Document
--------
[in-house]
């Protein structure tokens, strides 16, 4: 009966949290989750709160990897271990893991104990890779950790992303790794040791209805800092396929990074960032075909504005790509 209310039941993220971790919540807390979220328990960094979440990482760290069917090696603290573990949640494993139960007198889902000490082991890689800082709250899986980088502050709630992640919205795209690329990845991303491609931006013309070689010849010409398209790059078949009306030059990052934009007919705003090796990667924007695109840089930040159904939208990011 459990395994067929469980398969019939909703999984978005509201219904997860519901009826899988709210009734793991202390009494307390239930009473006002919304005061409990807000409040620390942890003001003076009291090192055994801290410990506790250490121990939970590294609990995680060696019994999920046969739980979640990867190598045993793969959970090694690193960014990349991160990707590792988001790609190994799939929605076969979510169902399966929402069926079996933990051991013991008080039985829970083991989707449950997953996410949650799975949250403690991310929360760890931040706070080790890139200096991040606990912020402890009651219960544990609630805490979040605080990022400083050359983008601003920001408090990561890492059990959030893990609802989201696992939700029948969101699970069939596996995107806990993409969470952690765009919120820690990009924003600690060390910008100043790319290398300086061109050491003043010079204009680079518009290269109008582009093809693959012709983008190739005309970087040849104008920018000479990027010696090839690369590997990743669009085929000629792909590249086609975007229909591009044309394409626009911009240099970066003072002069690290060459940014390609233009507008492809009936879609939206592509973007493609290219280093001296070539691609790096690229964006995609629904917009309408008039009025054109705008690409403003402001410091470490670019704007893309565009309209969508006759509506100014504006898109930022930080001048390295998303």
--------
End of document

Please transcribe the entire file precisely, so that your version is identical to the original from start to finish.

[in-house]
């Protein structure tokens, strides 16, 4: 009966949290989750709160990897271990893991104990890779950790992303790794040791209805800092396929990074960032075909504005790509 209310039941993220971790919540807390979220328990960094979440990482760290069917090696603290573990949640494993139960007198889902000490082991890689800082709250899986980088502050709630992640919205795209690329990845991303491609931006013309070689010849010409398209790059078949009306030059990052934009007919705003090796990667924007695109840089930040159904939208990011 459990395994067929469980398969019939909703999984978005509201219904997860519901009826899988709210009734793991202390009494307390239930009473006002919304005061409990807000409040620390942890003001003076009291090192055994801290410990506790250490121990939970590294609990995680060696019994999920046969739980979640990867190598045993793969959970090694690193960014990349991160990707590792988001790609190994799939929605076969979510169902399966929402069926079996933990051991013991008080039985829970083991989707449950997953996410949650799975949250403690991310929360760890931040706070080790890139200096991040606990912020402890009651219960544990609630805490979040605080990022400083050359983008601003920001408090990561890492059990959030893990609802989201696992939700029948969101699970069939596996995107806990993409969470952690765009919120820690990009924003600690060390910008100043790319290398300086061109050491003043010079204009680079518009290269109008582009093809693959012709983008190739005309970087040849104008920018000479990027010696090839690369590997990743669009085929000629792909590249086609975007229909591009044309394409626009911009240099970066003072002069690290060459940014390609233009507008492809009936879609939206592509973007493609290219280093001296070539691609790096690229964006995609629904917009309408008039009025054109705008690409403003402001410091470490670019704007893309565009309209969508006759509506100014504006898109930022930080001048390295998303």